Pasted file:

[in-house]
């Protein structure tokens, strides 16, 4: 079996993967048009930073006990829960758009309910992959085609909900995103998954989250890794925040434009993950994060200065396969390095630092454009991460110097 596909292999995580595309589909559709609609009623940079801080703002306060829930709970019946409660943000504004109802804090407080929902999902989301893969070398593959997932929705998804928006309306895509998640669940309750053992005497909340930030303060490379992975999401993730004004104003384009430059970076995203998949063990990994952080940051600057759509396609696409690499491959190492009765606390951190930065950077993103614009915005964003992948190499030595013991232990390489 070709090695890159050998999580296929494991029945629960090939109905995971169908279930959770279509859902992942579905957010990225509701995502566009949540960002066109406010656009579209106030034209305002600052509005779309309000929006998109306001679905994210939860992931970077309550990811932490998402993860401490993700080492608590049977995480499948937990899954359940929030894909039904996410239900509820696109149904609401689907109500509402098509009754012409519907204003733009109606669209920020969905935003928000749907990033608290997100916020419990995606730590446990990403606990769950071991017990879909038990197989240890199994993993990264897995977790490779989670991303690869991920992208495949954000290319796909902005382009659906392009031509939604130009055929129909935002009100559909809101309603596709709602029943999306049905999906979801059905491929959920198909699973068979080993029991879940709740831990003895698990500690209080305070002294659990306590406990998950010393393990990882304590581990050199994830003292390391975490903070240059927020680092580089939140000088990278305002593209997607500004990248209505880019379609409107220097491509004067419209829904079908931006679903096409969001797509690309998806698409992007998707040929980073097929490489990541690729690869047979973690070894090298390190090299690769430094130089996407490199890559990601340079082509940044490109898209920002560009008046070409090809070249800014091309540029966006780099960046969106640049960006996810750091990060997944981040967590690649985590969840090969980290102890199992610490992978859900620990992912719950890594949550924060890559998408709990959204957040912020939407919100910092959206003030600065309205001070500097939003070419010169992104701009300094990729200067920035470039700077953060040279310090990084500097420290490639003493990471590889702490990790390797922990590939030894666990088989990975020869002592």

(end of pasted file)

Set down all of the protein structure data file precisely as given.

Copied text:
[in-house]
């Protein structure tokens, strides 16, 4: 079996993967048009930073006990829960758009309910992959085609909900995103998954989250890794925040434009993950994060200065396969390095630092454009991460110097 596909292999995580595309589909559709609609009623940079801080703002306060829930709970019946409660943000504004109802804090407080929902999902989301893969070398593959997932929705998804928006309306895509998640669940309750053992005497909340930030303060490379992975999401993730004004104003384009430059970076995203998949063990990994952080940051600057759509396609696409690499491959190492009765606390951190930065950077993103614009915005964003992948190499030595013991232990390489 070709090695890159050998999580296929494991029945629960090939109905995971169908279930959770279509859902992942579905957010990225509701995502566009949540960002066109406010656009579209106030034209305002600052509005779309309000929006998109306001679905994210939860992931970077309550990811932490998402993860401490993700080492608590049977995480499948937990899954359940929030894909039904996410239900509820696109149904609401689907109500509402098509009754012409519907204003733009109606669209920020969905935003928000749907990033608290997100916020419990995606730590446990990403606990769950071991017990879909038990197989240890199994993993990264897995977790490779989670991303690869991920992208495949954000290319796909902005382009659906392009031509939604130009055929129909935002009100559909809101309603596709709602029943999306049905999906979801059905491929959920198909699973068979080993029991879940709740831990003895698990500690209080305070002294659990306590406990998950010393393990990882304590581990050199994830003292390391975490903070240059927020680092580089939140000088990278305002593209997607500004990248209505880019379609409107220097491509004067419209829904079908931006679903096409969001797509690309998806698409992007998707040929980073097929490489990541690729690869047979973690070894090298390190090299690769430094130089996407490199890559990601340079082509940044490109898209920002560009008046070409090809070249800014091309540029966006780099960046969106640049960006996810750091990060997944981040967590690649985590969840090969980290102890199992610490992978859900620990992912719950890594949550924060890559998408709990959204957040912020939407919100910092959206003030600065309205001070500097939003070419010169992104701009300094990729200067920035470039700077953060040279310090990084500097420290490639003493990471590889702490990790390797922990590939030894666990088989990975020869002592």